It might seem like the name of your Mac’s home folder can’t be changed.. However, it is completely possible to do so, and you don’t even need to use Terminal. It’s not exactly easy to change the home folder name, and you can run in to some odd problems, so don’t do it without some consideration.
Before you do any of this, it is critical that you make a backup on your system. While this process should be painless, “should” is no guarantee. Also be sure to turn off iCloud Documents and Desktop if you have that feature enabled—iCloud doesn’t cope well with home folder changes. You might also want to disable other syncing services like Dropbox temporarily, or even uninstall them completely. We’ll go over Dropbox fixes later, but you can save yourself the trouble by uninstalling and reinstalling the software.
Create an Additional Administrator User
Before we can change the name of our current account, we’ll need a second administrator account on our machine. If you already have one, you can skip this section.
1. Open “Users & Groups” in System Preferences.
2. Click the lock in the lower left to unlock the preference pane and enter your password.
3. Click the plus button under the list of existing users to create a new user.
4. In the resulting dialog box, click the drop down that says “Standard” and change it to “Administrator.”
5. Enter a name for the user account. We can delete this when we’re done, so don’t worry if it’s a good name or not.
6. Click the Create User button when you’re done.
Log Into Your New Admin Account
Now that we have a second admin account, we’ll need to log out of the account with the home folder we want to change and log into the new account.
1. Log out of the current user’s account under the Apple menu.
2. Log into your admin user. If you get prompted to log into your iCloud account, don’t do that.
3. Open Finder, navigate to the /Users/ directory, and locate the folder you want to modify.
4. Rename the folder just like you normally would. Enter the user name and password for your current admin account when prompted.
5. Open the “Users & Groups” preference pane again.
6. Right-click on the name of your main account (whose home folder you just changed) in the sidebar and choose “Advanced Options.”
7. In the resulting pane you’ll need to change two things: the account name and the home directory. Optionally, you can also change the full name (I did), but it’s not strictly necessary. Type your new user name into the account name and full name fields. The account name should be exactly the same as the home folder’s name. Then click the “Choose…” button to select your renamed home folder.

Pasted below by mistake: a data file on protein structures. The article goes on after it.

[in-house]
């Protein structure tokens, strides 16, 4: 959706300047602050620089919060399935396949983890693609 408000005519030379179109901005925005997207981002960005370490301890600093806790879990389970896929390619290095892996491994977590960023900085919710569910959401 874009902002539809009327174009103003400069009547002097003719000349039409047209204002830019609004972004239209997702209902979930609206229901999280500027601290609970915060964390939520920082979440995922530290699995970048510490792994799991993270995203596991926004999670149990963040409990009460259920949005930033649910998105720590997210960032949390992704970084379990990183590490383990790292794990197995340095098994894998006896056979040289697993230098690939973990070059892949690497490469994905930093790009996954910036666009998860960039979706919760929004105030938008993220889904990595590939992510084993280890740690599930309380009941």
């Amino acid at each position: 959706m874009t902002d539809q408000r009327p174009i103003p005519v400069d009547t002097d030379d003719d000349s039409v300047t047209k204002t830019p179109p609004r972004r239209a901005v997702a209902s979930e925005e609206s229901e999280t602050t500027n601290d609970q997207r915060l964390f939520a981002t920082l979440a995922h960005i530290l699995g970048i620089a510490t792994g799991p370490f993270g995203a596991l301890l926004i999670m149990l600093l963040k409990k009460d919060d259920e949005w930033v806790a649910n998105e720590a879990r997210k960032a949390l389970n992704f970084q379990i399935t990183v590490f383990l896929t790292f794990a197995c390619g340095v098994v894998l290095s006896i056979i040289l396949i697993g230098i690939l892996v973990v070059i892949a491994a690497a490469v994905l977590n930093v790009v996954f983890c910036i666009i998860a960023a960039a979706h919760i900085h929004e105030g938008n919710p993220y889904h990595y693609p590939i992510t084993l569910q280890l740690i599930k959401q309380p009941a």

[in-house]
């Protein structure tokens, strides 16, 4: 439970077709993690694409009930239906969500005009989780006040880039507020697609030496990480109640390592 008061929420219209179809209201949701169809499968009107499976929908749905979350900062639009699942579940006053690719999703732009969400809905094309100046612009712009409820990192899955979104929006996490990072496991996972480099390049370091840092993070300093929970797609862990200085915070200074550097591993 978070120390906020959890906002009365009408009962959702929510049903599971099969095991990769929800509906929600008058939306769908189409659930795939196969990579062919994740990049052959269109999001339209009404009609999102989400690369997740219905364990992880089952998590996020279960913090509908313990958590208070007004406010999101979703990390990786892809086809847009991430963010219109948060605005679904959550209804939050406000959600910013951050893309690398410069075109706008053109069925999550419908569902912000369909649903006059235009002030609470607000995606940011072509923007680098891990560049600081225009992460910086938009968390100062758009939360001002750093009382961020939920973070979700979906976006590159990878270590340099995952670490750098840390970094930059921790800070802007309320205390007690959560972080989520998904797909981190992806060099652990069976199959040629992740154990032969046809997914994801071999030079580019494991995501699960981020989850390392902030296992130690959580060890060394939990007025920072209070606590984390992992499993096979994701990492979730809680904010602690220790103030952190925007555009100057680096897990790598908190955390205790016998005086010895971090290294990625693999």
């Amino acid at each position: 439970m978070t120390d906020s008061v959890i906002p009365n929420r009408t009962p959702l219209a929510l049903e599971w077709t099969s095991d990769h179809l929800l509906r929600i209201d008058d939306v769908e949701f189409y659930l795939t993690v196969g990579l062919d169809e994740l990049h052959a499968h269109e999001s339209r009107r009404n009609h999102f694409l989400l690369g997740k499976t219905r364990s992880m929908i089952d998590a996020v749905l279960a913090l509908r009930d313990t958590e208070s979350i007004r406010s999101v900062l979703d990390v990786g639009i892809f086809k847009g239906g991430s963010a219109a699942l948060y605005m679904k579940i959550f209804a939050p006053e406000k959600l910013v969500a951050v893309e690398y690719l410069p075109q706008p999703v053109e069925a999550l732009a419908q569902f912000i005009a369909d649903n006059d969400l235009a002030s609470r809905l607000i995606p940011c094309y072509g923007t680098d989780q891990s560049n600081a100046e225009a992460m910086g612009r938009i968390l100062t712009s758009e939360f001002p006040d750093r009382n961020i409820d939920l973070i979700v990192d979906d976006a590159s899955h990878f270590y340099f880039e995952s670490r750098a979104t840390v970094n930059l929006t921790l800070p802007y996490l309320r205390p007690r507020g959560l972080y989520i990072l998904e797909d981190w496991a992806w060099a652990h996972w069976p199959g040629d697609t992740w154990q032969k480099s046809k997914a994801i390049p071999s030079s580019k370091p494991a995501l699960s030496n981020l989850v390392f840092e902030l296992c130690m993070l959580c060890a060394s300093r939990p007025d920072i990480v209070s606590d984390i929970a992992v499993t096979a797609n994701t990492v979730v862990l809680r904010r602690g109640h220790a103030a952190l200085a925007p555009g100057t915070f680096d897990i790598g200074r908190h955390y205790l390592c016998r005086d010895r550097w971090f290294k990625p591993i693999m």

9. Click OK and quit System Preferences.
10. Log out of your administrator account and back in to your main account.
11. Optionally, delete the admin user you created. Select the admin account in the Users & Groups pane and click the minus icon under the list of users. Make sure to select “Delete the home folder” when you do. Then, click Delete User.
Problems and Pitfalls
Changing the name of your home folder typically breaks something. That’s why we don’t do it too frequently. A lot of programs rely on the name of your home folder, including macOS itself. In testing, this process nuked almost all of my OS preferences. Dock settings, login items, keyboard shortcuts, iCloud – all of it was gone. I had to manually reset everything.
Things outside the OS can break too. Some programs on your computer specify the location of resources by using the full file path. Most of the time reinstalling the program will fix this issue. That’s what I had to do with my Adobe software.
Dropbox is a great example of a program that requires a little more cajoling. If the name of your home folder changes, Dropbox will complain when launched.
The dialog box makes it sound like a permissions problem, and Dropbox will request your username and password to fix it. However, that’s not actually the issue. The real problem is that the folder Dropbox is looking for no longer exists.
Here’s the fix for this particular problem.
1. Download the most recent Dropbox installer.
2. Open Terminal. If you’re not familiar with it, you can find it under /Applications/Utilities/Terminal.app or by typing “Terminal” into Spotlight.
3. Type the following commands into Terminal. Enter them one at a time, and press Enter after each one. Copy and paste to avoid typos. You’ll have to enter your password after the first command.
sudo chown "$USER" "$HOME" sudo chown -R "$USER" ~/Dropbox sudo chmod -R u+rw ~/Dropbox sudo mv ~/.dropbox ~/.Trash/dropbox.old sudo mv ~/.dropbox-master ~/.Trash/dropbox-master.old sudo chmod -N ~ sudo mv /Library/DropboxHelperTools ~/DropboxHelperTools.old
If you’re curious, these commands reset some permissions and trash some Dropbox setup files that refer to your old home directory.
4. Reinstall Dropbox from the .dmg you downloaded earlier.
It’s easy to change the name of your home directory, but think twice before you do it. It might require several hours of fixing broken programs once you’re done.
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